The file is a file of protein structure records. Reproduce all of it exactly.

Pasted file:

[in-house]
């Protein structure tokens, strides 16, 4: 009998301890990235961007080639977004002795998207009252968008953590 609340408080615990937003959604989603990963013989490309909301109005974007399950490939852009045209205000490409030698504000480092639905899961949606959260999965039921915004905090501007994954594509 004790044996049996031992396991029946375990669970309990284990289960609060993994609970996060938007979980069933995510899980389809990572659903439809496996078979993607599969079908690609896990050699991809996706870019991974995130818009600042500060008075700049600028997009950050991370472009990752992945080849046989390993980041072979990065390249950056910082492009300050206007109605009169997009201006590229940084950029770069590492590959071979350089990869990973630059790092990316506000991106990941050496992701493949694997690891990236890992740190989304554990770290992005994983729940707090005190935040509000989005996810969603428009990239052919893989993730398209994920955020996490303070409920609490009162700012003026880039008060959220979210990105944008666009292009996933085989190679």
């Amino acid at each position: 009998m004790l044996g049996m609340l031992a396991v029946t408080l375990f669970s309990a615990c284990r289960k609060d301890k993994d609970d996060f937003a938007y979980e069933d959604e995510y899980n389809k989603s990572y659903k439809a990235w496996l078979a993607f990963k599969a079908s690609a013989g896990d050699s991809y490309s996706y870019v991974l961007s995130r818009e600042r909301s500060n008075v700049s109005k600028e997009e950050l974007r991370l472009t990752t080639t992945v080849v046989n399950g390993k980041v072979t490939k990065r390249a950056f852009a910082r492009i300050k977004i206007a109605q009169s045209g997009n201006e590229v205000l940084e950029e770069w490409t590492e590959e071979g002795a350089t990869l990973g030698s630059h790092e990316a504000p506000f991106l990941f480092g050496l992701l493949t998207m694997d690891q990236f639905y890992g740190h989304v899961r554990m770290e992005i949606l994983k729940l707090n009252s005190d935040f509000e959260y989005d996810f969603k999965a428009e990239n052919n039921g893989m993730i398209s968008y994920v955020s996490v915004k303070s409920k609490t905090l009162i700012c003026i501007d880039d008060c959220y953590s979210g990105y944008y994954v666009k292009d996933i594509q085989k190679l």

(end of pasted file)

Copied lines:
[in-house]
């Protein structure tokens, strides 16, 4: 009998301890990235961007080639977004002795998207009252968008953590 609340408080615990937003959604989603990963013989490309909301109005974007399950490939852009045209205000490409030698504000480092639905899961949606959260999965039921915004905090501007994954594509 004790044996049996031992396991029946375990669970309990284990289960609060993994609970996060938007979980069933995510899980389809990572659903439809496996078979993607599969079908690609896990050699991809996706870019991974995130818009600042500060008075700049600028997009950050991370472009990752992945080849046989390993980041072979990065390249950056910082492009300050206007109605009169997009201006590229940084950029770069590492590959071979350089990869990973630059790092990316506000991106990941050496992701493949694997690891990236890992740190989304554990770290992005994983729940707090005190935040509000989005996810969603428009990239052919893989993730398209994920955020996490303070409920609490009162700012003026880039008060959220979210990105944008666009292009996933085989190679």
């Amino acid at each position: 009998m004790l044996g049996m609340l031992a396991v029946t408080l375990f669970s309990a615990c284990r289960k609060d301890k993994d609970d996060f937003a938007y979980e069933d959604e995510y899980n389809k989603s990572y659903k439809a990235w496996l078979a993607f990963k599969a079908s690609a013989g896990d050699s991809y490309s996706y870019v991974l961007s995130r818009e600042r909301s500060n008075v700049s109005k600028e997009e950050l974007r991370l472009t990752t080639t992945v080849v046989n399950g390993k980041v072979t490939k990065r390249a950056f852009a910082r492009i300050k977004i206007a109605q009169s045209g997009n201006e590229v205000l940084e950029e770069w490409t590492e590959e071979g002795a350089t990869l990973g030698s630059h790092e990316a504000p506000f991106l990941f480092g050496l992701l493949t998207m694997d690891q990236f639905y890992g740190h989304v899961r554990m770290e992005i949606l994983k729940l707090n009252s005190d935040f509000e959260y989005d996810f969603k999965a428009e990239n052919n039921g893989m993730i398209s968008y994920v955020s996490v915004k303070s409920k609490t905090l009162i700012c003026i501007d880039d008060c959220y953590s979210g990105y944008y994954v666009k292009d996933i594509q085989k190679l």